Campuses with living laboratory and community or corporate partnerships are ahead of the curve.  Those already preparing students for a changing economy will remain competitive in the coming years, as the foundation of American education is changed by increasingly unsustainable financial obligations and demand for appropriate skills and education.   But for these efforts to translate into real jobs for America’s next generation, our national policymakers need to make a clear commitment to a more advanced and sustainable energy future and a skilled workforce to maintain it. Otherwise, we will risk putting training dollars into ossified programs that will prepare workers for jobs that simply do not exist.


About The Center for the Next Generation: The Center for the Next Generation works to shape national dialogue around two major challenges that affect the prospects of America’s Next Generation – advancing a sustainable energy future and improving opportunities for children and families. As a nonpartisan organization, the Center generates original strategies that advance these goals through research, policy development and strategic communications. In our home state of California, the Center works to create ground-tested solutions that demonstrate success to the rest of the nation.

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by Rima Mulla, Communications Manager, Second Nature

Found, in the Second Nature archives, evidence that our organizational website once reflected the critical and pivotal nature of our work:

Vice President Gore on the 1998 Second Nature Website
Vice President Al Gore loved it…in 1998.

Vote daily for Second Nature in the Carrots for a Cause contest.
Multiply your vote by recruiting colleagues and friends to support us.

We really need to bring our website up to 2012 standards. Thank you!

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On April 30, 2012, the 3rd Annual Massachusetts Sustainable Economy Conference was presented by Integrative Sustainability & Environmental Solutions (ISES) in Boston, MA. ISES, an environmental consulting initiative led by Crystal Johnson.The conference leveraged a variety of discussions on the community and business practices that cultivate a sustainable economy. Higher education plays a critical role in this conversation as the educational driver which creates meaningful programs for career preparedness, community innovation, and participatory citizenship in order to prepare students to create a sustainable future.

Participants included local and multinational businesses, higher education representatives, chambers of commerce and non-profit organizations.  the daylong conference was divided into three main informational sessions with topics including: Active Citizenship for Sustainable Communities, Principles of Product Stewardship and Supply Chain, Leveraging Diversity and Inclusion in Business, and Emerging Energy Issues and Technologies. The final session for the conference was a full-attendee dialogue on “The Role of Women in Creating a 21st Century Economy.”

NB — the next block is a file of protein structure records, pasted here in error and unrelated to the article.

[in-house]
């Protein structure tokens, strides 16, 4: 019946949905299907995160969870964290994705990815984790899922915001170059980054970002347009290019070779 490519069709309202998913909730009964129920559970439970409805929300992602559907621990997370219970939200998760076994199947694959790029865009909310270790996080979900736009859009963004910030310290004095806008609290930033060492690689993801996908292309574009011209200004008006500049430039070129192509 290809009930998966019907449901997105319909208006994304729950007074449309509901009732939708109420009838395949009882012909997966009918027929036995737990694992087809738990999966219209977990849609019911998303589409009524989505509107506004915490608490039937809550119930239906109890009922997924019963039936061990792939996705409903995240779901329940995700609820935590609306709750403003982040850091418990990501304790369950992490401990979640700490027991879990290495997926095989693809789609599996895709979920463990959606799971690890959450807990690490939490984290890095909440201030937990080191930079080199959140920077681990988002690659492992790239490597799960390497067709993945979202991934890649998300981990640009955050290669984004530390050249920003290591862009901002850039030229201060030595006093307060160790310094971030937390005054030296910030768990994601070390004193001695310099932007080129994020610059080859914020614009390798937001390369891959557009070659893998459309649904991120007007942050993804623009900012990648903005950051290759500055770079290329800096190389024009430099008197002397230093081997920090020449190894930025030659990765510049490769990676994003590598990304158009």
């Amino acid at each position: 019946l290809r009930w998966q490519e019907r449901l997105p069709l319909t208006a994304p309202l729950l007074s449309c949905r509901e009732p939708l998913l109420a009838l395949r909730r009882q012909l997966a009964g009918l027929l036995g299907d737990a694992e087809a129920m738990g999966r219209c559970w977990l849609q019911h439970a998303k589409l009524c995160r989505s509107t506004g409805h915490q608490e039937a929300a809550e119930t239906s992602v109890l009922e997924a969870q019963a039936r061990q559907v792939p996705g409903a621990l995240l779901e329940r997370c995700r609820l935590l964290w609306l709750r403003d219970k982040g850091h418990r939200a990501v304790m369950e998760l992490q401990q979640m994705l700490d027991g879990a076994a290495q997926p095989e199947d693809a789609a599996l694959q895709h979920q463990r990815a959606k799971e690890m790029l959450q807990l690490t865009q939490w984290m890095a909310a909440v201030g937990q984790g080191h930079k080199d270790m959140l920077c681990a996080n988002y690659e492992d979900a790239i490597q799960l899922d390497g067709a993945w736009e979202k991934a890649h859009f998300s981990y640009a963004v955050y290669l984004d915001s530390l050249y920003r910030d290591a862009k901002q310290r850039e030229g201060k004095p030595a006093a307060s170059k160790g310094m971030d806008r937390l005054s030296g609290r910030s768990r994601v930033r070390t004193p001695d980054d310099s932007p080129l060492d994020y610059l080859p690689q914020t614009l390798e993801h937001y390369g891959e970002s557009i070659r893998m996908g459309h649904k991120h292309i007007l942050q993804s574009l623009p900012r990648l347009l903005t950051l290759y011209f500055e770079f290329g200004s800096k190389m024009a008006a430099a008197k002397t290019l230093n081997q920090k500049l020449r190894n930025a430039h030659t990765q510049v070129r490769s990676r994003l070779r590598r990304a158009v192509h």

In “Active Citizenship for Sustainable Communities,” session leader Pat Stewart, President of the North Country Sustainability Center, discussed NCSC’s shift from what was originally created to provide a community kitchen for local agricultural value-added demands, to a regional hub for practical sustainability practices. Recognizing the increasing demand for, and value of, traditional knowledge, NCSC has expanded its services to offer a wide range of guild workshops on topics ranging from weaving and cheese making to masonry, all of which are offered by local experts, or as Pat noted “older folks who don’t even realize they are experts”. The NCSC model represented a critical dialogue point between “formal” and “informal” educational institutions, modeling from the latter steps towards creating a local economy which can depend on local production as well as preserve an array of increasingly vanishing traditional knowledge.

Alongside the community center and the small business owners attending the conference, Chamber of Commerce leaders discussed different effective partnerships with town/city leaders, other business owners, and local schools. One example of this was the Merrimack Valley Chamber of Commerce’s partnership with Nexamp to form the Merrimack Valley Clean Energy Partnership (MVCEP). “The Chamber was awarded a $500,000 contract through a competitive bidding process to provide clean energy consulting and energy monitoring to 31 Merrimack Valley companies” and as a result, received the Northeastern Economic Developers Association “Program of the Year” award in 2011.

In addition to the continuing discussions on supply chain management, urban agriculture techniques, and community partnerships, the conference placed a special emphasis on the role of diversity and minorities in the shift towards a sustainable economy. During the final, all-conference dialogue devoted to the role of women in creating the 21st century economy, Jackie VanderBrug discussed the role of gender lens investing at a business and individual level as a critical sustainability lens. Another imperative aspect of this session was the dire need and current process of getting more women in leadership positions, such as the 20% by 20 campaign. Steven Grossman, State Treasurer and Receiver General, Commonwealth of Massachusetts, opening keynote for the session, underscored the role of partnerships as a baseline method for accountability and progressive reform.

As a cross-sector conference, the 3rd Annual Massachusetts Sustainable Economy Conference provided critical points of conversation on a range of sustainable economy intersections, at which the role of education stood out as a strong partnership imperative, and critical point of movement necessary to shift policy and practice throughout Massachusetts communities.